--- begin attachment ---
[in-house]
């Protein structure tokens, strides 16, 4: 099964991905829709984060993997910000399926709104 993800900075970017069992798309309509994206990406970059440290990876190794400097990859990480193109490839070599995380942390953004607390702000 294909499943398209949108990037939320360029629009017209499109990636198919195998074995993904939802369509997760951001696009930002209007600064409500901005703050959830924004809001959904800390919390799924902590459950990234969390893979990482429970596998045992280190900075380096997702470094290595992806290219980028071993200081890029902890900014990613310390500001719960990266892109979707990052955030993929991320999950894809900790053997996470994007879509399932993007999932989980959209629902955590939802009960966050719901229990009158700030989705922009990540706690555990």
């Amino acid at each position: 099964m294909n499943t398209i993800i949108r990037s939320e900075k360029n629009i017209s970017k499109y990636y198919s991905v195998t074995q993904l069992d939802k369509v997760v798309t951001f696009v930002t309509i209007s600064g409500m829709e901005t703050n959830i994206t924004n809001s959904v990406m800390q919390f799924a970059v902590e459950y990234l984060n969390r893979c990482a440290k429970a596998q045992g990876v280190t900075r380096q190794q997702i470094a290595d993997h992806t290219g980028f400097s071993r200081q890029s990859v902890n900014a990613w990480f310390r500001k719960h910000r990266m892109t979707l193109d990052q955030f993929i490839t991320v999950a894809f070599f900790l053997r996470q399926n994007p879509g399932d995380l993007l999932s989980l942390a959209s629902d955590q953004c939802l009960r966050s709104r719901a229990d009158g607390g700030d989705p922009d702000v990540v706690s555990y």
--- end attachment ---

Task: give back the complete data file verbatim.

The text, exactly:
[in-house]
């Protein structure tokens, strides 16, 4: 099964991905829709984060993997910000399926709104 993800900075970017069992798309309509994206990406970059440290990876190794400097990859990480193109490839070599995380942390953004607390702000 294909499943398209949108990037939320360029629009017209499109990636198919195998074995993904939802369509997760951001696009930002209007600064409500901005703050959830924004809001959904800390919390799924902590459950990234969390893979990482429970596998045992280190900075380096997702470094290595992806290219980028071993200081890029902890900014990613310390500001719960990266892109979707990052955030993929991320999950894809900790053997996470994007879509399932993007999932989980959209629902955590939802009960966050719901229990009158700030989705922009990540706690555990």
């Amino acid at each position: 099964m294909n499943t398209i993800i949108r990037s939320e900075k360029n629009i017209s970017k499109y990636y198919s991905v195998t074995q993904l069992d939802k369509v997760v798309t951001f696009v930002t309509i209007s600064g409500m829709e901005t703050n959830i994206t924004n809001s959904v990406m800390q919390f799924a970059v902590e459950y990234l984060n969390r893979c990482a440290k429970a596998q045992g990876v280190t900075r380096q190794q997702i470094a290595d993997h992806t290219g980028f400097s071993r200081q890029s990859v902890n900014a990613w990480f310390r500001k719960h910000r990266m892109t979707l193109d990052q955030f993929i490839t991320v999950a894809f070599f900790l053997r996470q399926n994007p879509g399932d995380l993007l999932s989980l942390a959209s629902d955590q953004c939802l009960r966050s709104r719901a229990d009158g607390g700030d989705p922009d702000v990540v706690s555990y």